If a chef tells you halfway through an interview that his main inspiration is plastic, you'll know that you are dealing with someone who operates on a different plain to most people.
This happens during our interview with Quique Dacosta, the feted Spanish chef who has been awarded three Michelin stars for his eponymous restaurant in his homeland.
Our interview takes place at the sparkling new Palazzo Versace hotel, in the still-developing Culture Village in Al Jaddaf. The property is dazzling. Clearly no expense has been spared and the management are keen to make it one of the top destinations in Dubai, especially for fine dining, which is how Dacosta has come to be here.
Patrick Robineau, hotel manager of the Palazzo, was determined to do something that nowhere else in Dubai was doing. So, we have Enigma, the world's first restaurant with a revolving door of head chefs (on purpose). The idea is quite a simple (albeit incredibly adventurous) one – there will be a new head chef four times a year. Each chef will be in the San Pellegrino top 50 list of the best in the world. They will have carte blanche to do what they like with the restaurant (add new tables and chairs, a new kitchen and new cutlery, even). Each chef will create a new vision, a restaurant that will exist only for those three months that they are there. Then the chef is gone and replaced with another of the world's best, who will be kept secret until the days before he or she arrives.
Dacosta is the first, and he has named his effort Vanguard. The name is apt, since Enigma is the name of the overarching project. This is truly new ground for the food scene in Dubai.
We meet Dacosta in one of the hotel's suites. He has his right-hand man Didier Fertilati to translate for us. The Frenchman, the restaurant maître d', is as affable and welcoming as Dacosta is cool and composed. We can't help but feel that he softens some of Dacosta's more cerebral answers, fleshes them out and makes them more relatable. They are a great team.
When we ask about the restaurant, the answer is clear. “The project here at Enigma, and the name of our venue is simple. You can find both words straight away in the dictionary. It is perfect for my way of thinking,” Dacosta says.
He won his first Michelin star at his restaurant in the Alicante seaside town of Denia in 2002 and has racked up dozens of accolades since. His third Michelin star came in 2012.
Dacosta, who sits at 39 on the San Pellegrino list, says he didn't want to (and would have found it impossible to) change anything about his style for the move to Dubai.
“I wanted to be honest about what we offer and give people the experience of what we do in Denia. I didn't want to do something different for Dubai. It has to be real and true to our cooking at home. That's why we were asked to come, after all.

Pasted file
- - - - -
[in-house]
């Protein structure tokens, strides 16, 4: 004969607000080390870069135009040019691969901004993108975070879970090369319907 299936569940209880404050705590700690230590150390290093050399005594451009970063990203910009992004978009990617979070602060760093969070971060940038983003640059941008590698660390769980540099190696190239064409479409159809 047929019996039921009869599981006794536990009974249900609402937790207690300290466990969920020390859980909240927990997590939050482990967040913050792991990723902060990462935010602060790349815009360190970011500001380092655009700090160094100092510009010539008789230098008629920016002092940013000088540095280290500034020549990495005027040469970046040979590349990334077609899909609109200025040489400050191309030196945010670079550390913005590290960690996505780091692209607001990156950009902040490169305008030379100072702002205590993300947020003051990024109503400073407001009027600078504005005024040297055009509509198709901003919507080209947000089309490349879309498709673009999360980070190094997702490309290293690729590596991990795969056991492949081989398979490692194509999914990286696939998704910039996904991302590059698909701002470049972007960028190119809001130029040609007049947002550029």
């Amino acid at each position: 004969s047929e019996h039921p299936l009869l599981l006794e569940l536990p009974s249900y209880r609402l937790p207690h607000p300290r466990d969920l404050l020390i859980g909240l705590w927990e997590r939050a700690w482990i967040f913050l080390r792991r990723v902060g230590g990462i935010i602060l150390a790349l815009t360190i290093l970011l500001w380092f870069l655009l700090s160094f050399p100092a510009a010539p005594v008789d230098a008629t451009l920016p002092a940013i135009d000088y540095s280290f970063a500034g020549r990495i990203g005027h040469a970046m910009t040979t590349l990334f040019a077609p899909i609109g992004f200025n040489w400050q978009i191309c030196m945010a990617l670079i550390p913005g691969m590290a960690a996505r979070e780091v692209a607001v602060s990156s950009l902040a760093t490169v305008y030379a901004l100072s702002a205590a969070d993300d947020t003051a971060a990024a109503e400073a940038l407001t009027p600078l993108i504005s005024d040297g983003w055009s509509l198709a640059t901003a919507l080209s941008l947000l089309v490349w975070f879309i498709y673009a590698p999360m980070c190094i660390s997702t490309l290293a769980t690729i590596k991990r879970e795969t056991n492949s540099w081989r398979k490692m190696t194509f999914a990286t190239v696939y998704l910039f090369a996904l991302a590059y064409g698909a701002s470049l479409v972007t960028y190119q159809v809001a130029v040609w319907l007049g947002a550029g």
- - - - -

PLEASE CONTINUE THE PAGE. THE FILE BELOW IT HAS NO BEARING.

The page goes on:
“The hotel put a lot into this project, which I have had the privilege of being part of from the start. I got to design the kitchen, choose the tables, pick my cutlery. But it is only for three months, and after that, it is someone else's turn. They will have their own ideas. It's fantastic to be the first,” he says.
San Pellegrino describes Dacosta's food as “techno-emotional Spanish”, a term also used for the great Ferran Adrià, the man behind the famed El Bulli. His dishes are often only composed of two or three ingredients, presented as if they are art, and often not being as they seem. It is a minimal style – something Dubai is not always known for. When that is put to him, Dacosta doesn't seem overly concerned.
“Seeing how it works out is part of what we're doing and we can evolve as the weeks go by,” he says. “We know there is expectation and we have to produce the goods. It is the same in Dubai or anywhere. In the early 2000s, chefs were all reading the same things, eating in the same restaurants and using the same produce. I wanted to get away from that. I started thinking about art and about plastics. I felt very comfortable then and started to incorporate them into my cooking. From there, the food got to the direction that you can see now.”
Dacosta speaks highly of the produce available in the Middle East and how the food and ingredients from the region influences Mediterranean cuisine, but he hadn't visited Dubai before opening Vanguard, because he wanted no outside influences affecting his own menu. Now, a month into his stint in the emirate, he says he will start to explore some of the other restaurants here.
When we wrap the interview up, Dacosta gives us a wink, showing a playful side of his character that is also evident in his food. He is right, there was no need for him to try to adapt to Dubai tastes and expectations. His restaurant stands alone and has heralded a new vanguard in the city's food scene. A tasting menu, with no explanation of the dishes until after you have tried them. You will eat things that look like wood, charcoal and gold, but they will not be those things. You will be surprised and entertained throughout and you will leave perhaps not knowing what just happened. And just like that, it will be over. The experience a one-off, an enigma.
7pm-10.30pm. Until April 12. Vanguard, Palazzo Versace Dubai, Culture Village, Al Jaddaf, www.enigmadxb.com (04 556 880504 556 8805).